No wonder hence that most of the phenomena that could be referred to as underground in Delhi are actually fuelled by foreign blood. Reggae Rajahs key persona is Iraqi, BassFoundation DJs are from the UK and the Netherlands, Stiff Kittens’ brain is British, Dualist Inquiry is educated in US, TLR is run by an Indian, but one who lived in London for a long while etc. At very last – there would be some influences from those more prone to the underground North-East, Kolkata or Bombay. (That doesn’t mean there’s no good music in India – check out HUB, the recently published anthology of electronic music in India!)
There is more important aspect blocking the rise of underground. The question of social status. Punk and most of its later incarnations are essentially working class movements. In India – the working class is not given the opportunity to participate in global culture. They don’t have the means to express themselves. It’s reserved for the highest social strata, the SEC A+, and even if castes have been abolished long back, the fear of doing things inappropriate is overwhelming for many ‘upper class’ people. On the other hand, there is a ‘glass ceiling’ for the lower classes, that doesn’t allow them to do many things. So those who have need to rebel – can’t, or their rebel remains hidden from us. Perhaps there are desi equivalents of ‘punk’, but they are not structured yet into a movement which would be prevalent in a domain. And those who can – don’t need to, so even if they are fascinated with and using the forms of expression characteristic for the ‘western underground’, it’s just the form that remains.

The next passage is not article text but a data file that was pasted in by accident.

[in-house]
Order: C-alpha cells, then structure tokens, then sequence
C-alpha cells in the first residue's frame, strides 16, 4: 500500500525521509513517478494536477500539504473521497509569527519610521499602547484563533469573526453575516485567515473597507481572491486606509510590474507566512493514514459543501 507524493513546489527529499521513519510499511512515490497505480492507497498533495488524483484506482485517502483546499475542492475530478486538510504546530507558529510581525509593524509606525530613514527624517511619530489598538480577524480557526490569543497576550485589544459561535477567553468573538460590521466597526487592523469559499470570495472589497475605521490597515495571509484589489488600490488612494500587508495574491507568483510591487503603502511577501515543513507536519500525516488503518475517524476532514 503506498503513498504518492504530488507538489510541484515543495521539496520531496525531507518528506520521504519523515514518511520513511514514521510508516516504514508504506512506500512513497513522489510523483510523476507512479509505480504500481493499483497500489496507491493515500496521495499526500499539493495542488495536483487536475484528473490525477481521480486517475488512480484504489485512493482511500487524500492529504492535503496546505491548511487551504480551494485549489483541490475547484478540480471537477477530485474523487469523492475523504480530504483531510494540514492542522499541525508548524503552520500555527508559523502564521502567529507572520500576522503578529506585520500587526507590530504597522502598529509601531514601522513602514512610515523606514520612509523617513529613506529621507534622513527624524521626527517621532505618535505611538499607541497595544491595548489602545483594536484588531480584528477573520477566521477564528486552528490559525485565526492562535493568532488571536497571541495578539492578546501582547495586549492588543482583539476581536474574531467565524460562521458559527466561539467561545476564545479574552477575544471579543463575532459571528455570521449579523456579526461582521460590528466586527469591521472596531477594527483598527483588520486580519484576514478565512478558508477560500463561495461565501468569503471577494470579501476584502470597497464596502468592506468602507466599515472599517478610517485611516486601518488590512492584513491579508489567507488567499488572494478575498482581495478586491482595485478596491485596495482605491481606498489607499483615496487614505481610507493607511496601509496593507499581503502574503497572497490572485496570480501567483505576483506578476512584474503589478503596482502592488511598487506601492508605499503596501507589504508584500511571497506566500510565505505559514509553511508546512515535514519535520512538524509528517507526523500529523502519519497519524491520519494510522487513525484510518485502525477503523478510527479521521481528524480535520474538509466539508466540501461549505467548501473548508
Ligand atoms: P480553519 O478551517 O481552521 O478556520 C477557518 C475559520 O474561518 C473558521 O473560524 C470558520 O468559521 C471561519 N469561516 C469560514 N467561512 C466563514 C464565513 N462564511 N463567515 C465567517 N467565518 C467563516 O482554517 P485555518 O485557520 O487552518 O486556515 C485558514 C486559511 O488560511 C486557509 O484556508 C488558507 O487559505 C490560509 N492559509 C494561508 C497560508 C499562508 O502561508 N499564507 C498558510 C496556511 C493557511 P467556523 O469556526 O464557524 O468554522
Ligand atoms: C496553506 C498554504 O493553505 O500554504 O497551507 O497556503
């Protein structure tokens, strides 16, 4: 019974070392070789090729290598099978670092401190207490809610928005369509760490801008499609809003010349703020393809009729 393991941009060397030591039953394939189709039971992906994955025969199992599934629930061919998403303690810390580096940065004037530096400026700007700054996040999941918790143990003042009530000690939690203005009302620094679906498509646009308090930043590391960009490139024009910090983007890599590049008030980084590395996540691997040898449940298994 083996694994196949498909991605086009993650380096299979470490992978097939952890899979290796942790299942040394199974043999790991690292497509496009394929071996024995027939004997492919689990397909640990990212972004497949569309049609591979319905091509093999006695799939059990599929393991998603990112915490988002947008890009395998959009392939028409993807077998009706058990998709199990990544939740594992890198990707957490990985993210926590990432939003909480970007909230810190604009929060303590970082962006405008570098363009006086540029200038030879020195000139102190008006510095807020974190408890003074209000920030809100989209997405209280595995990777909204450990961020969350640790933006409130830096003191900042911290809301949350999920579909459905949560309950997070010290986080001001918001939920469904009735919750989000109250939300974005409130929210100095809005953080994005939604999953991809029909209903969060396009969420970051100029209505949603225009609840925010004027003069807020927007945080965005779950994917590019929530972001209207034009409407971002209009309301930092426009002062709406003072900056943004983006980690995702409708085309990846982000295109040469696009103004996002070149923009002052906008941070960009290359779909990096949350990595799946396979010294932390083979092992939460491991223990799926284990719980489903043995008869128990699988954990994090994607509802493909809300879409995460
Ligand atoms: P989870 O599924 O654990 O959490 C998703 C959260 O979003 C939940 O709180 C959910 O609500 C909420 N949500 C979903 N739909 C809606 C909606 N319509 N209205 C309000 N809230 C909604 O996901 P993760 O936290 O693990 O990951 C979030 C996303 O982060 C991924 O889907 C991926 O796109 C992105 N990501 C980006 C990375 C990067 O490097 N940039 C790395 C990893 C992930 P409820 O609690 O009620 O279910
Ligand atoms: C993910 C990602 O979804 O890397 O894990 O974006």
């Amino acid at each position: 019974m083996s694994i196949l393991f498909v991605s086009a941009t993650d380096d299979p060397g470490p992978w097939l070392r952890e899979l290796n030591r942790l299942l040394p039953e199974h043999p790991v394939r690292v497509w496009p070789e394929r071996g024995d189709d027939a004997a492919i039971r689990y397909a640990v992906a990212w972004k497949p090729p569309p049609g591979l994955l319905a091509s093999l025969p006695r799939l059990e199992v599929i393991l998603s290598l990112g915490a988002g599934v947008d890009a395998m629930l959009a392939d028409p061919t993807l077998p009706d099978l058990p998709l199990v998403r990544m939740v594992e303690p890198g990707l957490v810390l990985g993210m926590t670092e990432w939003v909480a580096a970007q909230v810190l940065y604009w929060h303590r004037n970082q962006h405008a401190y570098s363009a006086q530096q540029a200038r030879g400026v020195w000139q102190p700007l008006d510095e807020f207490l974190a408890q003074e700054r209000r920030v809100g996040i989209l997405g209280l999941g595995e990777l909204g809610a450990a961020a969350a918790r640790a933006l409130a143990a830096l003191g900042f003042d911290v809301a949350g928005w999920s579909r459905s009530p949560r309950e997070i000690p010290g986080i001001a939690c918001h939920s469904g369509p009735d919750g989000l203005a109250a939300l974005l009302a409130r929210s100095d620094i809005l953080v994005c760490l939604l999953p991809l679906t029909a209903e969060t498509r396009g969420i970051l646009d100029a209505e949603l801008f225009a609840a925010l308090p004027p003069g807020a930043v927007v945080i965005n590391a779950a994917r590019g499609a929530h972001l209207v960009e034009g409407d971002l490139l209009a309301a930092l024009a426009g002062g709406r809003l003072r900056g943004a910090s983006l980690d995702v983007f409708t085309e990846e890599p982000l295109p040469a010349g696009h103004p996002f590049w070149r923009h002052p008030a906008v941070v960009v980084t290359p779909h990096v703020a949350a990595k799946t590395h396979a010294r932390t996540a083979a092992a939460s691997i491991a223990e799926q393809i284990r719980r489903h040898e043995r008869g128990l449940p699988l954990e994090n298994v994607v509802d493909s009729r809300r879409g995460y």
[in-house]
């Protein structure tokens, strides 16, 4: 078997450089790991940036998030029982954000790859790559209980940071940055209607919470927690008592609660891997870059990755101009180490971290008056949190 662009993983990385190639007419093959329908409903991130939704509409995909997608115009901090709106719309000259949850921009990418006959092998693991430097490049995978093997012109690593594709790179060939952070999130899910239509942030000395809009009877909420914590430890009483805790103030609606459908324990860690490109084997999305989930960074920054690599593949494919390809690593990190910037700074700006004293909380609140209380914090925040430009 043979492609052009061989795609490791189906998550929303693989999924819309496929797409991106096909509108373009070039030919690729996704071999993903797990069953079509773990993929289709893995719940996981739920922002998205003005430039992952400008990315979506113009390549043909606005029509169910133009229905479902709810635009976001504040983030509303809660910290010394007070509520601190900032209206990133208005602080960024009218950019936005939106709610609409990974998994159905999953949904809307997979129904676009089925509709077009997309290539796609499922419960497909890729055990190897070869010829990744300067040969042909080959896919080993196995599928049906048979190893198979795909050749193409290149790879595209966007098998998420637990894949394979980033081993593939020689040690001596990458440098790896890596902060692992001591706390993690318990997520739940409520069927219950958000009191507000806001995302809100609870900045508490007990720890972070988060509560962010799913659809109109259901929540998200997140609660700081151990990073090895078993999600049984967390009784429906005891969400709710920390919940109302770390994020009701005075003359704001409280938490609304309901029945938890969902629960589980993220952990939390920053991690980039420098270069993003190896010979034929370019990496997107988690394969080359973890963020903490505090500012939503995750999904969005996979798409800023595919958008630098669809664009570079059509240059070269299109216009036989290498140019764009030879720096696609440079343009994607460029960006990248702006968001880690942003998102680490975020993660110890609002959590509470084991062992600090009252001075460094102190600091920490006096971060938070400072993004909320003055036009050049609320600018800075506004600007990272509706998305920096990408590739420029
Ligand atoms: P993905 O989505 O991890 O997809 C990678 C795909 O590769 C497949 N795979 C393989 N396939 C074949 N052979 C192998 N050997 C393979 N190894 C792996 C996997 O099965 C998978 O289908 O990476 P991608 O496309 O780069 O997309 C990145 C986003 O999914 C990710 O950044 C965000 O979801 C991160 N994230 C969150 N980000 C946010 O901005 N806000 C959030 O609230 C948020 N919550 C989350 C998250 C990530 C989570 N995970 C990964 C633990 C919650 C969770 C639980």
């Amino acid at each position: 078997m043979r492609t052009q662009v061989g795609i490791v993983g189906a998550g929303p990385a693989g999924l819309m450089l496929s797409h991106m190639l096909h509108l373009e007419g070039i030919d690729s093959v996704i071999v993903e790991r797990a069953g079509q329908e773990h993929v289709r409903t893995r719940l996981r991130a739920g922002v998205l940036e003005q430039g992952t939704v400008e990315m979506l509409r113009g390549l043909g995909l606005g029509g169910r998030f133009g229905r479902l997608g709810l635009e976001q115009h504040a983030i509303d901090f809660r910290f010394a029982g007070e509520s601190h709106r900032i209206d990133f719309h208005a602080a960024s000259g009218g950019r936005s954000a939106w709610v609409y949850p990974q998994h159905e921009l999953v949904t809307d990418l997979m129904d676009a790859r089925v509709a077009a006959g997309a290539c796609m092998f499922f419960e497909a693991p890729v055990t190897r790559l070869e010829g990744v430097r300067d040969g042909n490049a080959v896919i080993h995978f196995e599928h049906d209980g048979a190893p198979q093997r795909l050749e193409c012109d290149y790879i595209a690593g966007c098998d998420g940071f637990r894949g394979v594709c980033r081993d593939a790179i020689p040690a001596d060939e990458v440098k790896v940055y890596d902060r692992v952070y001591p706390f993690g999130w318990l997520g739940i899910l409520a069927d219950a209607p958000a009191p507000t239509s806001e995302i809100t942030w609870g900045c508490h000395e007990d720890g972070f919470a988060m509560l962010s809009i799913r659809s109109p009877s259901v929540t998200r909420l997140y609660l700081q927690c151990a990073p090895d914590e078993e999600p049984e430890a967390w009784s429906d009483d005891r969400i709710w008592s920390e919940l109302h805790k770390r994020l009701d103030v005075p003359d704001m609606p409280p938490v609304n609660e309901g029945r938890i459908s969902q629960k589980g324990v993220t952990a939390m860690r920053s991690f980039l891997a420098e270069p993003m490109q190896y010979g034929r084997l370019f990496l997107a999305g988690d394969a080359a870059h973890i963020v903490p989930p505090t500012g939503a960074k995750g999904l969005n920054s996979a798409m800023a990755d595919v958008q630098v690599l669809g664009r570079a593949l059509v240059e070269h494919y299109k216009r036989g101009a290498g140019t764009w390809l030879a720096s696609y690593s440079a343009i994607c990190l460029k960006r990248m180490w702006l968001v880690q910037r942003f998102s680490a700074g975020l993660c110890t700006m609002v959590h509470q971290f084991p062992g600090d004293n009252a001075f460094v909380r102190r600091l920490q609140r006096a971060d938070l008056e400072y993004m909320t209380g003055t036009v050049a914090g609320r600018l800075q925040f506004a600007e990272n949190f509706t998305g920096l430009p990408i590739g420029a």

Results? The club where you go out, has to reflect your status, that’s why they are all so posh and plush and glittery. A small greasy place wouldn’t do. It’s sometimes cool to go to dhaba once in a while, but it’s more like in Pulp’s song Common People. ‘You want to live like common people (…but) when you’re laid in bed at night watching roaches climb the wall /if you called your dad he could stop it all’.